New Member
Ciao a tutti!

Leggendo un romanzo ho trovato questo scambio di battute che non riesco a interpretare. Una nonna e la nipote ventenne stanno parlando di vecchie storie di famiglia mentre guardano una collana appartenuta a un'antenata:

M: “It belonged to my mother. I used to know the significance. I can’t remember now. But it will come back to me. By then, we won’t care. Old age is terrible.”
A: “There has to be something good about getting old.”
M. thought about it. “Sleeves.”
A. laughed.

Vista la reazione della nipote, che ride, immagino che sia una battuta. La nonna è una signora anziana, amareggiata dallo scorrere del tempo e con un umorismo pungente.

Cosa sono queste "sleeves"? Maniche? Tatuaggi che coprono il braccio? Le ho pensate tutte, ma i significati "tradizionali" che trovo su monolingue e bilingue non mi aiutano. Sono io che non colgo qualcosa?

Grazie a chiunque mi aiuterà!
  • MR1492

    Senior Member
    English -USA
    If you think about it, we develop “liver spots”, our muscles lose their tone, and we feel chilly as we age. So, as the older woman rightly says, sleeves are one of the best things about growing older. It can be funny after thought but it also just sounds like a non sequitor that might induce a laugh.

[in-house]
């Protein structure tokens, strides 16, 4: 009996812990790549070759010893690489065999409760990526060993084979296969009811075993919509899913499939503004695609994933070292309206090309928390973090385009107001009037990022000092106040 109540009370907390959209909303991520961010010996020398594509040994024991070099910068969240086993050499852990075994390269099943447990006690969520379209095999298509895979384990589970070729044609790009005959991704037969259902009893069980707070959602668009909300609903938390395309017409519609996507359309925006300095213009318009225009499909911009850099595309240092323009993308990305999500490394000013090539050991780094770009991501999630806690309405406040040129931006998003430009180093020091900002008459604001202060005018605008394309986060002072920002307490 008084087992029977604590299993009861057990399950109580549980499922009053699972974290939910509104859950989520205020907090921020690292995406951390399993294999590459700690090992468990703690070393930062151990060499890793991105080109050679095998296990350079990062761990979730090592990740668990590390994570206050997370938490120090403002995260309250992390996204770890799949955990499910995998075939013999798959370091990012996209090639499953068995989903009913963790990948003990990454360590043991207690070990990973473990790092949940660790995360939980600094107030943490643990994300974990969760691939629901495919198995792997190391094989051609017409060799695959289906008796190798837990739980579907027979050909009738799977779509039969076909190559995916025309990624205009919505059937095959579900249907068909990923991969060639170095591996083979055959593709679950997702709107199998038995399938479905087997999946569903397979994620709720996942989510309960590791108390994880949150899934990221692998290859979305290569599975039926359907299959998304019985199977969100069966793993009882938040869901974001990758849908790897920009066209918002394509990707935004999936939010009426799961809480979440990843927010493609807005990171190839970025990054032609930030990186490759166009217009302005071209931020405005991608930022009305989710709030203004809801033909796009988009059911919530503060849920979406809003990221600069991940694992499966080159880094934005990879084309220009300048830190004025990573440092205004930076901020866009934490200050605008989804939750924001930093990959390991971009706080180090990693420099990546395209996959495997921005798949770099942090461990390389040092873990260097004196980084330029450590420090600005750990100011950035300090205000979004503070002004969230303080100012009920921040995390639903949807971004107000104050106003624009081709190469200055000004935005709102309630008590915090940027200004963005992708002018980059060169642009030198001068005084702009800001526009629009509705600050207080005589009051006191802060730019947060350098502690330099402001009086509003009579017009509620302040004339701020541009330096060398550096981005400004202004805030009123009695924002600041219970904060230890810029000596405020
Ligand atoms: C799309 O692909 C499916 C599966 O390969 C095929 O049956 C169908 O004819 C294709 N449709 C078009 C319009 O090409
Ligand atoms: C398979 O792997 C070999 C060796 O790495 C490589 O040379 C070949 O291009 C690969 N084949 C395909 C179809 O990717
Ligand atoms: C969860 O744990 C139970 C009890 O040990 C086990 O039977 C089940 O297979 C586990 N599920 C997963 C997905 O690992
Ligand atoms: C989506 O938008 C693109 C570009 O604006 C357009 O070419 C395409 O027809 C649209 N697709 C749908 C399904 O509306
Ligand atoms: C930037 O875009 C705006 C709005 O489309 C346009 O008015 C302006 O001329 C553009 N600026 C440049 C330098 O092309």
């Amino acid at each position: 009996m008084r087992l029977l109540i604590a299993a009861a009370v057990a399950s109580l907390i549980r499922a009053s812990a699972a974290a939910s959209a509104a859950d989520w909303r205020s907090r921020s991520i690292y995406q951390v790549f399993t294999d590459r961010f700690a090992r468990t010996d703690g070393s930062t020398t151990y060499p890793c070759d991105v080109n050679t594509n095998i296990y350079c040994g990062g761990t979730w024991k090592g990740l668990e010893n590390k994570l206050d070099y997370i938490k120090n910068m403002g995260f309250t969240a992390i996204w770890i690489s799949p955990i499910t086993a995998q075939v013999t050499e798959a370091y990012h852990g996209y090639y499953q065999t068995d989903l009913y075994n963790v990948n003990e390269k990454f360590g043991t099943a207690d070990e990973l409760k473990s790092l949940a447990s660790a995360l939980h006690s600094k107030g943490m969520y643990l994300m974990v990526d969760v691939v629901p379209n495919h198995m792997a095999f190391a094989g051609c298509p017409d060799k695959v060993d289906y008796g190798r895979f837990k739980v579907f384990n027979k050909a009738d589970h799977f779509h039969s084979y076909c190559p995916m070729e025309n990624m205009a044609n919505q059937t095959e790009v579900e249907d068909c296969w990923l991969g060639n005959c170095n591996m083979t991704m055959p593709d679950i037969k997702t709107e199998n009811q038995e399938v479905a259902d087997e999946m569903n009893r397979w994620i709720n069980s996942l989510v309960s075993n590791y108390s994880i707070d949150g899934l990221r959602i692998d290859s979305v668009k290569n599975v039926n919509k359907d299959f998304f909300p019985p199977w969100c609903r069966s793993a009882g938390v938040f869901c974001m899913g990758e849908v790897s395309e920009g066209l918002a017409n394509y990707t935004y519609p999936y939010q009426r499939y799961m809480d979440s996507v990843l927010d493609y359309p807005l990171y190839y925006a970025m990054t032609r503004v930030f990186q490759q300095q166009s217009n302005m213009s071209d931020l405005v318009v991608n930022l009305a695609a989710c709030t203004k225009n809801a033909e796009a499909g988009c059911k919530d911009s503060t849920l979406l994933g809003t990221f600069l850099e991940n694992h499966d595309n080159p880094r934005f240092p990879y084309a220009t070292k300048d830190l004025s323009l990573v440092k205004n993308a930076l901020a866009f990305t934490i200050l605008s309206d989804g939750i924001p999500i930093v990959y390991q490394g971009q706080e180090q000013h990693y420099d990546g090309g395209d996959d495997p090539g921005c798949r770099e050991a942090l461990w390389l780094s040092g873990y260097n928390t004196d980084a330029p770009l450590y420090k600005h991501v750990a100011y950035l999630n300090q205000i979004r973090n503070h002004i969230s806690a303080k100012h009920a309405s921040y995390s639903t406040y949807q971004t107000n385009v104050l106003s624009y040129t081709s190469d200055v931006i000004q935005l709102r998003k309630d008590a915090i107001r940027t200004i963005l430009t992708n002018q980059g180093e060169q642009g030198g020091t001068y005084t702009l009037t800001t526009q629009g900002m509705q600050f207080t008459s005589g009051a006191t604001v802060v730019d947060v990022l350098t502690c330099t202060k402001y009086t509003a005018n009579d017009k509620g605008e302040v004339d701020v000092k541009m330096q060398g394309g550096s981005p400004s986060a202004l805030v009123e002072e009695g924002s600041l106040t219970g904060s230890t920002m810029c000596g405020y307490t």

You little ripper!

    Senior Member
    Australian English
    I agree with rrose and MR. I found this on the Internet:

    Sleeves for Older Women: Must We Really?

    Jane Fonda recently bemoaned her supposed batwings on “Grace and Frankie” by wiggling her underarms back and forth, pretending they actually had fat on them. She’s in her 70s, and they barely moved. I’ll bet that if she actually did have underarm flab, she wouldn’t have been showing it off.

    Like gray hair, flabby or wrinkled upper arms are one of the signs of age that women think they have to cover up — but plenty of women who’ve chosen to reveal the gray still hide those arms.

    The question is, should we? By covering up, aren’t we buying into someone else’s definition of what’s unattractive — or trying to “pass”?